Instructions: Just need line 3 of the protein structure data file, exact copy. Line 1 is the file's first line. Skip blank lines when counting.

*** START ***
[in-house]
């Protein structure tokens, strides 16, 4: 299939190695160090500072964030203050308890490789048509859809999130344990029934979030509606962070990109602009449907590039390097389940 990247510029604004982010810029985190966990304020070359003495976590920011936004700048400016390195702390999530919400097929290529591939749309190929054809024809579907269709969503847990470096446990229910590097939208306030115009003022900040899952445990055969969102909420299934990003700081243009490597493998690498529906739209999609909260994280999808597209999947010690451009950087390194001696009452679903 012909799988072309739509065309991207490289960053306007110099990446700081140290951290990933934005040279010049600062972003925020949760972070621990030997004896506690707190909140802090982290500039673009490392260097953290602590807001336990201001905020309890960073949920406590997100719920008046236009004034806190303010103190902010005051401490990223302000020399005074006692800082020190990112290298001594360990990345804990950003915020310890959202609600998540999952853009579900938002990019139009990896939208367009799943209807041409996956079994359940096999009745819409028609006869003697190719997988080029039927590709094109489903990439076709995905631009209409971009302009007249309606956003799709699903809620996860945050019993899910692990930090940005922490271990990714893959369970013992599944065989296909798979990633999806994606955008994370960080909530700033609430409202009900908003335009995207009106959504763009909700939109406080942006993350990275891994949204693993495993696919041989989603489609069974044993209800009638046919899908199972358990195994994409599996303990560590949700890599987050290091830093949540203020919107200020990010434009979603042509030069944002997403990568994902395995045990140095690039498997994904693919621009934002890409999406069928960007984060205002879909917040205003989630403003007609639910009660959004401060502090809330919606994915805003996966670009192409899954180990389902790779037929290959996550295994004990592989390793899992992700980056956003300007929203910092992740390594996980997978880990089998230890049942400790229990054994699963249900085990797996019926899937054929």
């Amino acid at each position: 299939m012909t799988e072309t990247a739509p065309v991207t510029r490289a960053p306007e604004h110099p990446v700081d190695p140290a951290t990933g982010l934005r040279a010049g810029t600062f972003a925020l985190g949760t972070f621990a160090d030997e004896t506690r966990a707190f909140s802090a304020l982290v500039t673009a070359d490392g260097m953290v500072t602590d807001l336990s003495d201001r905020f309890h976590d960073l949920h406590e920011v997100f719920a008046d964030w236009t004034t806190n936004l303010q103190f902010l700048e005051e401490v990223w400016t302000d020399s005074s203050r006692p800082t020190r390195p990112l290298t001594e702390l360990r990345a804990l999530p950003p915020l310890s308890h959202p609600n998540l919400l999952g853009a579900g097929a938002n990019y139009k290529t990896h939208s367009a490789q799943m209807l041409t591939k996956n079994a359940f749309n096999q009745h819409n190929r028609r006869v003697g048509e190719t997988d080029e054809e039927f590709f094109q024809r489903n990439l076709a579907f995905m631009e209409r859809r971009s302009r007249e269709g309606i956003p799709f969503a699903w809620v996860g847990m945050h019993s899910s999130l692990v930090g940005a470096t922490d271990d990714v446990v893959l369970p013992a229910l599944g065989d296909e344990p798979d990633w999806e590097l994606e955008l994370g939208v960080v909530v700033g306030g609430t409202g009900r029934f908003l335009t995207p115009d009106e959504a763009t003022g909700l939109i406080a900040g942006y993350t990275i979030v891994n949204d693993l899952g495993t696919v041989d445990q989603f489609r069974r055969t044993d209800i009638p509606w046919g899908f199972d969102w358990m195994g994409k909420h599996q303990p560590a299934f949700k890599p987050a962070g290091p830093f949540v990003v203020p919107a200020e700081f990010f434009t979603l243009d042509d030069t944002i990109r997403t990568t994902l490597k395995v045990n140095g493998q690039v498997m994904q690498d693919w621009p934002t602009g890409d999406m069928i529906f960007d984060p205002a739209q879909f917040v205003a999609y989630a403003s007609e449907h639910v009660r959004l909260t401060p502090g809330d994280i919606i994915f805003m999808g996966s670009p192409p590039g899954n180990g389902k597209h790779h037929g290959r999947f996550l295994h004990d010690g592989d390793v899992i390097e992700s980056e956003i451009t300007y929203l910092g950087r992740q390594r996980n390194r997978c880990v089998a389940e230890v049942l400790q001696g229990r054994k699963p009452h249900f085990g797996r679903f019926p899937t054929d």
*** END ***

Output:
């Amino acid at each position: 299939m012909t799988e072309t990247a739509p065309v991207t510029r490289a960053p306007e604004h110099p990446v700081d190695p140290a951290t990933g982010l934005r040279a010049g810029t600062f972003a925020l985190g949760t972070f621990a160090d030997e004896t506690r966990a707190f909140s802090a304020l982290v500039t673009a070359d490392g260097m953290v500072t602590d807001l336990s003495d201001r905020f309890h976590d960073l949920h406590e920011v997100f719920a008046d964030w236009t004034t806190n936004l303010q103190f902010l700048e005051e401490v990223w400016t302000d020399s005074s203050r006692p800082t020190r390195p990112l290298t001594e702390l360990r990345a804990l999530p950003p915020l310890s308890h959202p609600n998540l919400l999952g853009a579900g097929a938002n990019y139009k290529t990896h939208s367009a490789q799943m209807l041409t591939k996956n079994a359940f749309n096999q009745h819409n190929r028609r006869v003697g048509e190719t997988d080029e054809e039927f590709f094109q024809r489903n990439l076709a579907f995905m631009e209409r859809r971009s302009r007249e269709g309606i956003p799709f969503a699903w809620v996860g847990m945050h019993s899910s999130l692990v930090g940005a470096t922490d271990d990714v446990v893959l369970p013992a229910l599944g065989d296909e344990p798979d990633w999806e590097l994606e955008l994370g939208v960080v909530v700033g306030g609430t409202g009900r029934f908003l335009t995207p115009d009106e959504a763009t003022g909700l939109i406080a900040g942006y993350t990275i979030v891994n949204d693993l899952g495993t696919v041989d445990q989603f489609r069974r055969t044993d209800i009638p509606w046919g899908f199972d969102w358990m195994g994409k909420h599996q303990p560590a299934f949700k890599p987050a962070g290091p830093f949540v990003v203020p919107a200020e700081f990010f434009t979603l243009d042509d030069t944002i990109r997403t990568t994902l490597k395995v045990n140095g493998q690039v498997m994904q690498d693919w621009p934002t602009g890409d999406m069928i529906f960007d984060p205002a739209q879909f917040v205003a999609y989630a403003s007609e449907h639910v009660r959004l909260t401060p502090g809330d994280i919606i994915f805003m999808g996966s670009p192409p590039g899954n180990g389902k597209h790779h037929g290959r999947f996550l295994h004990d010690g592989d390793v899992i390097e992700s980056e956003i451009t300007y929203l910092g950087r992740q390594r996980n390194r997978c880990v089998a389940e230890v049942l400790q001696g229990r054994k699963p009452h249900f085990g797996r679903f019926p899937t054929d």